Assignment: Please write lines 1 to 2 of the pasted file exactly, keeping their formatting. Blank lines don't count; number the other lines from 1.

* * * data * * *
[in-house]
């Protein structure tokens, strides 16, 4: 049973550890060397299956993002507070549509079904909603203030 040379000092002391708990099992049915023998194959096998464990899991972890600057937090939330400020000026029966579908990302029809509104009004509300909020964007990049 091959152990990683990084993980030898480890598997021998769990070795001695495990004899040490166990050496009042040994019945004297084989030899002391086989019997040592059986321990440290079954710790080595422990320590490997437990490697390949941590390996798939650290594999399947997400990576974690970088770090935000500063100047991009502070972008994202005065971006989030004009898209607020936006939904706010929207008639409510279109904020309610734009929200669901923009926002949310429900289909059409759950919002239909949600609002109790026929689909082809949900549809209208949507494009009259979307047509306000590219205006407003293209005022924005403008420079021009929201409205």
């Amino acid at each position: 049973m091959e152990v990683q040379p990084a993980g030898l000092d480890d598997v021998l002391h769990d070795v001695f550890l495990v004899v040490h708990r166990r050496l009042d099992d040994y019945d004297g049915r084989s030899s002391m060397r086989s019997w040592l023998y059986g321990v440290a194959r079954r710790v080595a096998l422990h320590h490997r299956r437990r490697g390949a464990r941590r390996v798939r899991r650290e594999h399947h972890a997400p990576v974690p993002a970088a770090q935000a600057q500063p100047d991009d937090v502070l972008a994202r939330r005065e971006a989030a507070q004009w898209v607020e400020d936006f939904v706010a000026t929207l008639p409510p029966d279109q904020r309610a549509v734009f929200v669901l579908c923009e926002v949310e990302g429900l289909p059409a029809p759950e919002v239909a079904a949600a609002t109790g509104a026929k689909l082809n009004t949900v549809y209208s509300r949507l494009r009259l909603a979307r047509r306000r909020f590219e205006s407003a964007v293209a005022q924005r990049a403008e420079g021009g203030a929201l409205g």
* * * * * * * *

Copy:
[in-house]
């Protein structure tokens, strides 16, 4: 049973550890060397299956993002507070549509079904909603203030 040379000092002391708990099992049915023998194959096998464990899991972890600057937090939330400020000026029966579908990302029809509104009004509300909020964007990049 091959152990990683990084993980030898480890598997021998769990070795001695495990004899040490166990050496009042040994019945004297084989030899002391086989019997040592059986321990440290079954710790080595422990320590490997437990490697390949941590390996798939650290594999399947997400990576974690970088770090935000500063100047991009502070972008994202005065971006989030004009898209607020936006939904706010929207008639409510279109904020309610734009929200669901923009926002949310429900289909059409759950919002239909949600609002109790026929689909082809949900549809209208949507494009009259979307047509306000590219205006407003293209005022924005403008420079021009929201409205």